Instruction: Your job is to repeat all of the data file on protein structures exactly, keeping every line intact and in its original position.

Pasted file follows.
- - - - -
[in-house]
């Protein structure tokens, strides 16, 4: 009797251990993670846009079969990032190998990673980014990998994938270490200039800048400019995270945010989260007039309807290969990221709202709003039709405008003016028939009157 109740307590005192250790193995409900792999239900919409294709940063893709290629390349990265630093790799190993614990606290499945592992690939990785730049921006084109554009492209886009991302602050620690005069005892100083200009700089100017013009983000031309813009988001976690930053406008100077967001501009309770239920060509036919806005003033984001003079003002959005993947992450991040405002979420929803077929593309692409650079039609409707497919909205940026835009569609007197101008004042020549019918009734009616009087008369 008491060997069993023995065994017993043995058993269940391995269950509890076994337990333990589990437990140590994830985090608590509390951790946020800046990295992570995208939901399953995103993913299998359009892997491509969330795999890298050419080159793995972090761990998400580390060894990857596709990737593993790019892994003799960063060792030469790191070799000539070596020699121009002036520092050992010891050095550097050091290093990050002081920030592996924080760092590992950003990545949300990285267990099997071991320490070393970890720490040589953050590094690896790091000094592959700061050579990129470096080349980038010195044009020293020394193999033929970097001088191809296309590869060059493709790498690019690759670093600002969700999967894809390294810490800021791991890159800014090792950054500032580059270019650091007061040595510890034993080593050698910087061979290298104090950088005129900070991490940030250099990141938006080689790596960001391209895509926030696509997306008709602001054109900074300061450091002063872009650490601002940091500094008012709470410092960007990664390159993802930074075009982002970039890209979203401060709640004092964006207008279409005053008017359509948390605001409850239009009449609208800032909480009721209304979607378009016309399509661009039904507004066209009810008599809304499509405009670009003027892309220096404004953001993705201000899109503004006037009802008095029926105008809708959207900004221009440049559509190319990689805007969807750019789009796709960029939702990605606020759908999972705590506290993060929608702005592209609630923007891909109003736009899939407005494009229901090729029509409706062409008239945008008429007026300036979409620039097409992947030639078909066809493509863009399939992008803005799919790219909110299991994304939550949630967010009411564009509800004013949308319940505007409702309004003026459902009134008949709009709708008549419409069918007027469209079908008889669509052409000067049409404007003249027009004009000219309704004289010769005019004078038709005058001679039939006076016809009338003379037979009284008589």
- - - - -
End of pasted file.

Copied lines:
[in-house]
């Protein structure tokens, strides 16, 4: 009797251990993670846009079969990032190998990673980014990998994938270490200039800048400019995270945010989260007039309807290969990221709202709003039709405008003016028939009157 109740307590005192250790193995409900792999239900919409294709940063893709290629390349990265630093790799190993614990606290499945592992690939990785730049921006084109554009492209886009991302602050620690005069005892100083200009700089100017013009983000031309813009988001976690930053406008100077967001501009309770239920060509036919806005003033984001003079003002959005993947992450991040405002979420929803077929593309692409650079039609409707497919909205940026835009569609007197101008004042020549019918009734009616009087008369 008491060997069993023995065994017993043995058993269940391995269950509890076994337990333990589990437990140590994830985090608590509390951790946020800046990295992570995208939901399953995103993913299998359009892997491509969330795999890298050419080159793995972090761990998400580390060894990857596709990737593993790019892994003799960063060792030469790191070799000539070596020699121009002036520092050992010891050095550097050091290093990050002081920030592996924080760092590992950003990545949300990285267990099997071991320490070393970890720490040589953050590094690896790091000094592959700061050579990129470096080349980038010195044009020293020394193999033929970097001088191809296309590869060059493709790498690019690759670093600002969700999967894809390294810490800021791991890159800014090792950054500032580059270019650091007061040595510890034993080593050698910087061979290298104090950088005129900070991490940030250099990141938006080689790596960001391209895509926030696509997306008709602001054109900074300061450091002063872009650490601002940091500094008012709470410092960007990664390159993802930074075009982002970039890209979203401060709640004092964006207008279409005053008017359509948390605001409850239009009449609208800032909480009721209304979607378009016309399509661009039904507004066209009810008599809304499509405009670009003027892309220096404004953001993705201000899109503004006037009802008095029926105008809708959207900004221009440049559509190319990689805007969807750019789009796709960029939702990605606020759908999972705590506290993060929608702005592209609630923007891909109003736009899939407005494009229901090729029509409706062409008239945008008429007026300036979409620039097409992947030639078909066809493509863009399939992008803005799919790219909110299991994304939550949630967010009411564009509800004013949308319940505007409702309004003026459902009134008949709009709708008549419409069918007027469209079908008889669509052409000067049409404007003249027009004009000219309704004289010769005019004078038709005058001679039939006076016809009338003379037979009284008589």